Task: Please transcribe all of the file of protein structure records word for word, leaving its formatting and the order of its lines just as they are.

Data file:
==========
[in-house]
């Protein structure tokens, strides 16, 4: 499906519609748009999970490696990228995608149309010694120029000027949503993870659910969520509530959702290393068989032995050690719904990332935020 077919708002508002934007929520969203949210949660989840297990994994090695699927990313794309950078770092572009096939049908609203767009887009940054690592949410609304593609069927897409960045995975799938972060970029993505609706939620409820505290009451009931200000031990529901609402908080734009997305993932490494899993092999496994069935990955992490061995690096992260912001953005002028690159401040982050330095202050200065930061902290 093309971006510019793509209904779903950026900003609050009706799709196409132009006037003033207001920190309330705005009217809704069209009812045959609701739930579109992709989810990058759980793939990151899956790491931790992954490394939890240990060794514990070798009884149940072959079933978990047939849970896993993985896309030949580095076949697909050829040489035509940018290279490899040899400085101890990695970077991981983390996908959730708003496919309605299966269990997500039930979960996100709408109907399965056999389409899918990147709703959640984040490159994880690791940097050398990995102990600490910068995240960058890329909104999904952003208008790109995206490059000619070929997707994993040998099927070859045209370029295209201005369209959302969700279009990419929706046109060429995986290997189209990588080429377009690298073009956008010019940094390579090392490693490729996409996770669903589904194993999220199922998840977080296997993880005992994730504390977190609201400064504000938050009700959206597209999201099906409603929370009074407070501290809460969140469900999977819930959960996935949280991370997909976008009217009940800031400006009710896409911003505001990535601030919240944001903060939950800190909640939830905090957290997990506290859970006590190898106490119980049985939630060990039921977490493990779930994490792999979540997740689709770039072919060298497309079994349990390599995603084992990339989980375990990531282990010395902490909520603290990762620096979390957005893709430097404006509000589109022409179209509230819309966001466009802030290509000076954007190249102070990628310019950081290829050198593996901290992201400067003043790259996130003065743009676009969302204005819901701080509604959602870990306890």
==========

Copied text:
[in-house]
């Protein structure tokens, strides 16, 4: 499906519609748009999970490696990228995608149309010694120029000027949503993870659910969520509530959702290393068989032995050690719904990332935020 077919708002508002934007929520969203949210949660989840297990994994090695699927990313794309950078770092572009096939049908609203767009887009940054690592949410609304593609069927897409960045995975799938972060970029993505609706939620409820505290009451009931200000031990529901609402908080734009997305993932490494899993092999496994069935990955992490061995690096992260912001953005002028690159401040982050330095202050200065930061902290 093309971006510019793509209904779903950026900003609050009706799709196409132009006037003033207001920190309330705005009217809704069209009812045959609701739930579109992709989810990058759980793939990151899956790491931790992954490394939890240990060794514990070798009884149940072959079933978990047939849970896993993985896309030949580095076949697909050829040489035509940018290279490899040899400085101890990695970077991981983390996908959730708003496919309605299966269990997500039930979960996100709408109907399965056999389409899918990147709703959640984040490159994880690791940097050398990995102990600490910068995240960058890329909104999904952003208008790109995206490059000619070929997707994993040998099927070859045209370029295209201005369209959302969700279009990419929706046109060429995986290997189209990588080429377009690298073009956008010019940094390579090392490693490729996409996770669903589904194993999220199922998840977080296997993880005992994730504390977190609201400064504000938050009700959206597209999201099906409603929370009074407070501290809460969140469900999977819930959960996935949280991370997909976008009217009940800031400006009710896409911003505001990535601030919240944001903060939950800190909640939830905090957290997990506290859970006590190898106490119980049985939630060990039921977490493990779930994490792999979540997740689709770039072919060298497309079994349990390599995603084992990339989980375990990531282990010395902490909520603290990762620096979390957005893709430097404006509000589109022409179209509230819309966001466009802030290509000076954007190249102070990628310019950081290829050198593996901290992201400067003043790259996130003065743009676009969302204005819901701080509604959602870990306890």